by Ana Krunic
Vancouver local doom metal group Seer has been relentlessly prolific since their initial release of Vol. 1 in 2015. Since then, their anguished sounds have produced four more volumes, with Vol. 6 coming out February 8 via Artoffact Records. Their sound is emblematic of their Pacific Northwest roots, stories told over an expansive and morose soundscape. Sludge and black metal influences are clear, as well as something along the lines of fellow doomsters Pallbearer and Bell Witch, but it remains Seer’s own distinct kind of gloom.
As their albums are simply named as volumes, their lyrics follow a vaguely common narrative throughout. This narrative is not something entirely tangible, but there seems to be some kind of mythos emerging as they keep writing.
“The Seer lore is something that grows with every release,” explains Kyle Tavares, founding member and one of the minds behind Seer.
“Initially, we weren’t entirely sure where it was headed, and every new song pushed the story along. For the past few releases, however, we developed the ‘big picture’ ahead of time and fleshed it out as we wrote the music. Who ‘The Seer’ is hasn’t been explicitly revealed yet.”
From their debut album up until the single “Seven Stars, Seven Stones,” which has come ahead of their impending album, they haven’t stuck to one kind of doom sound – whether it be stoner, funeral, or sludge, they’ve glided across subgenres as they’ve gone along.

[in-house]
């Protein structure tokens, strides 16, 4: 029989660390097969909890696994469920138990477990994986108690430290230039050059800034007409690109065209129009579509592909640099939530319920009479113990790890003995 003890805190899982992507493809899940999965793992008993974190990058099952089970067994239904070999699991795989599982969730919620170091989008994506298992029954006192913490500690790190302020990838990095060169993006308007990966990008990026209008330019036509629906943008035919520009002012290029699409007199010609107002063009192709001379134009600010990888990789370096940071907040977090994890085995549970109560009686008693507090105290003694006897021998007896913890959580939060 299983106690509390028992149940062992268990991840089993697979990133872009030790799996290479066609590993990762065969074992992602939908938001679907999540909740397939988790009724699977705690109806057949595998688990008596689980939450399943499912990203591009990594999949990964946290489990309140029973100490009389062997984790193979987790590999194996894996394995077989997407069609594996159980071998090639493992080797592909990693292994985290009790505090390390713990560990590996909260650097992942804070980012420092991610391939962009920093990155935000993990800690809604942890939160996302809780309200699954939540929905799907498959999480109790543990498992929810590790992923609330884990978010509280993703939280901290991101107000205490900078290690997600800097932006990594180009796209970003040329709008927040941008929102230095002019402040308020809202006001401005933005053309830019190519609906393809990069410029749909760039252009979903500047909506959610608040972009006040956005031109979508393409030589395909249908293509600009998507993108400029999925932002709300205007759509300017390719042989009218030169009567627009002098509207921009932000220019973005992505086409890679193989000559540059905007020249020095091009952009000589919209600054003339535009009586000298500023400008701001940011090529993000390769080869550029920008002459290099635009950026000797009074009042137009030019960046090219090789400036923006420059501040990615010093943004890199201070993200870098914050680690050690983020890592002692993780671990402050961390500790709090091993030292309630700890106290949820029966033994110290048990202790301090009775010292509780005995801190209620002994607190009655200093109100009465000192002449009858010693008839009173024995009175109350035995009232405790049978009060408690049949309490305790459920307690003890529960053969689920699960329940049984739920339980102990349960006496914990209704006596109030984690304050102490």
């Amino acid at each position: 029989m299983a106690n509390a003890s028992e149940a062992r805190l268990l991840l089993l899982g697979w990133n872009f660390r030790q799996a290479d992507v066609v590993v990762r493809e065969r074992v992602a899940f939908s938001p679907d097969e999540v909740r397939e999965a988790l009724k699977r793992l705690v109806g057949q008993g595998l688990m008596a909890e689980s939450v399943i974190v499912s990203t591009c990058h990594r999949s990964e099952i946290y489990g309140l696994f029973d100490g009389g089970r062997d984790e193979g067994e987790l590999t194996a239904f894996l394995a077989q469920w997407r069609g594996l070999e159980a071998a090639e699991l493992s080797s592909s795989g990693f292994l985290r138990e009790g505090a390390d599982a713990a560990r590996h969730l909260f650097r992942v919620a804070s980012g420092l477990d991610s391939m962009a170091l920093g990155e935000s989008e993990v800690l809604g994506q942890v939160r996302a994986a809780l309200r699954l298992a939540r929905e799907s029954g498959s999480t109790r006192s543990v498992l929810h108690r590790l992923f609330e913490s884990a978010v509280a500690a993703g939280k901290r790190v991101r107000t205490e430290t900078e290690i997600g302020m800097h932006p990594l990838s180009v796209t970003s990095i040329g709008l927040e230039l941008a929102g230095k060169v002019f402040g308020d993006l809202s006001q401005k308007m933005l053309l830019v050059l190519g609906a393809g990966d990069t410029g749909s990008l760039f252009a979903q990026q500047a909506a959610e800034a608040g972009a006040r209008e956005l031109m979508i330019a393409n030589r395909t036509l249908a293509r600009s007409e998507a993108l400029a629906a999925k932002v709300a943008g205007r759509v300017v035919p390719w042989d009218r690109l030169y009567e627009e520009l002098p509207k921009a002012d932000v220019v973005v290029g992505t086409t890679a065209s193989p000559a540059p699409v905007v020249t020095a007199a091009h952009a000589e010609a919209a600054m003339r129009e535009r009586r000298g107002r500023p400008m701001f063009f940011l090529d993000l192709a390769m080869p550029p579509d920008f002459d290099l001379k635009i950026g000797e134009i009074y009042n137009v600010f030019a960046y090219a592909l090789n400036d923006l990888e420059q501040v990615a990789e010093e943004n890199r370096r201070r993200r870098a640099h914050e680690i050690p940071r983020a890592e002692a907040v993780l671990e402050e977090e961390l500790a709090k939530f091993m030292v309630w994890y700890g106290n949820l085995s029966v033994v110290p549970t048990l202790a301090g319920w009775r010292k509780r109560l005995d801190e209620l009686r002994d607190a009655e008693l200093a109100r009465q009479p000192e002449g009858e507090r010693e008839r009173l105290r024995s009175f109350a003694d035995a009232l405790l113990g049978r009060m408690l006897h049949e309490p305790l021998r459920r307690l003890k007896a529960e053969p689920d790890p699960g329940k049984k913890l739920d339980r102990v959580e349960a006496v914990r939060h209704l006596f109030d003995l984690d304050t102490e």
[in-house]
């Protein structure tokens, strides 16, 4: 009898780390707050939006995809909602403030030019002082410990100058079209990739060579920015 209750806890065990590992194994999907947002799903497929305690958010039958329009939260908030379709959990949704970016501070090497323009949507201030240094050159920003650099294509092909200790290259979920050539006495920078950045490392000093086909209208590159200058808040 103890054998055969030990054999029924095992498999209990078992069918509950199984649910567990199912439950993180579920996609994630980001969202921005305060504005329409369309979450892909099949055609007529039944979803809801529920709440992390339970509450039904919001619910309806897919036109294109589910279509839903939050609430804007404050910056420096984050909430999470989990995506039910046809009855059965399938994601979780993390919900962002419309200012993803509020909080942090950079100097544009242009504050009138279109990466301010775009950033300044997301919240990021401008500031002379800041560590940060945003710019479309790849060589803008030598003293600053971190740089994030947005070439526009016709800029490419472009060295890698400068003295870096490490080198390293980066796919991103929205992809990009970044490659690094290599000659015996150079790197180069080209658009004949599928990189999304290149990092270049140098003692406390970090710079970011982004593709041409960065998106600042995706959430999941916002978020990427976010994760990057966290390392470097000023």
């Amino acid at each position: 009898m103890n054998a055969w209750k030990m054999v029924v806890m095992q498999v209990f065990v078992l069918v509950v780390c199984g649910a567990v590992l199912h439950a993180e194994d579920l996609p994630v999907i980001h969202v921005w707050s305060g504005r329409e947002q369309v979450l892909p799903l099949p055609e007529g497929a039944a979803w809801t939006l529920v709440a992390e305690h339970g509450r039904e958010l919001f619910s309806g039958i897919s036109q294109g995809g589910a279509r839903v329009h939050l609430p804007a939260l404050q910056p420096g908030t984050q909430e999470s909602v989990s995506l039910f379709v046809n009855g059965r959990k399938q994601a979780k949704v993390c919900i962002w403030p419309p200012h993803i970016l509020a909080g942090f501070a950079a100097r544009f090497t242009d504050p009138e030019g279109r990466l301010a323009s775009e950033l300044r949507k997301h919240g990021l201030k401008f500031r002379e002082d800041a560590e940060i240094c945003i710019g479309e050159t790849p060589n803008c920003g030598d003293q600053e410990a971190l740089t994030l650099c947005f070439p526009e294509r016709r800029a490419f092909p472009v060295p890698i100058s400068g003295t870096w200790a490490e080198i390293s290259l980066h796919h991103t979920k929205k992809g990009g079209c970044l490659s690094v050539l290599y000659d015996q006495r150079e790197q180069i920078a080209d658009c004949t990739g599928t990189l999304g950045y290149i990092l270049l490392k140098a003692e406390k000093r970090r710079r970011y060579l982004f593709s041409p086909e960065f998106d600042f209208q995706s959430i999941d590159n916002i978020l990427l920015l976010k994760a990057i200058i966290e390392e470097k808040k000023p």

“The tempos on Vol. 6 feel quicker than our previous releases,” says Tavares. “I think that has a lot to do with the black metal and traditional metal influences, as well as our conscious effort to inject a different kind of energy into Seer. We’ve been moving away from ‘stoner’ influences since Cult of the Void, and I think it really shows on Vol. 6.”
They themselves have described their music as “sonic evocation.” Rather than naming any specific genre, their concept as a band being more holistic than sharply pointed.
“The human mind is incredible for a number of reasons, one being the power of imagination,” he says. “Not only are we able to create imaginary worlds within our minds, but some of us also have the ability to convey those worlds to others. There is a realm that can’t be visited in the flesh where exists all the fiction created by mankind. If you are to visualize this realm as a kind of cloud drive for all the fictional works in history – whether the source be books, films, or music – the magnitude alone makes us question our definition of what it is to be ‘real.’ Since the band’s inception, Seer has always had this realm of imagination in mind. Our goal is to bring our fictitious world to life sonically, visually, and lyrically.”
You can catch Seer alongside Conan and Bushwhacker on February 28 at the AstoriaAstoria, seer